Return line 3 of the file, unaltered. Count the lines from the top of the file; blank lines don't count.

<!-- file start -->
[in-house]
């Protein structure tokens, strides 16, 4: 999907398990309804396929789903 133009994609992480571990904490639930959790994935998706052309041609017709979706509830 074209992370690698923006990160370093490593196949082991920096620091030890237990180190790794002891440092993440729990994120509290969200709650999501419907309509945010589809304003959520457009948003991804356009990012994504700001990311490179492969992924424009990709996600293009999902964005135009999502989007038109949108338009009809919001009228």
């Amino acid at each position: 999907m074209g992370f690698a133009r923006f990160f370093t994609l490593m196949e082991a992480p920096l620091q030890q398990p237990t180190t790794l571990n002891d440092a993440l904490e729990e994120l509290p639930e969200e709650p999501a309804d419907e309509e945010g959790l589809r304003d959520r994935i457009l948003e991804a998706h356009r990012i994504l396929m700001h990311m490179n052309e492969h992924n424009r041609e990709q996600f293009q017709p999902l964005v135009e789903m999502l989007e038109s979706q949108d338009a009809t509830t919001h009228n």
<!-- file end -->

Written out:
């Amino acid at each position: 999907m074209g992370f690698a133009r923006f990160f370093t994609l490593m196949e082991a992480p920096l620091q030890q398990p237990t180190t790794l571990n002891d440092a993440l904490e729990e994120l509290p639930e969200e709650p999501a309804d419907e309509e945010g959790l589809r304003d959520r994935i457009l948003e991804a998706h356009r990012i994504l396929m700001h990311m490179n052309e492969h992924n424009r041609e990709q996600f293009q017709p999902l964005v135009e789903m999502l989007e038109s979706q949108d338009a009809t509830t919001h009228n």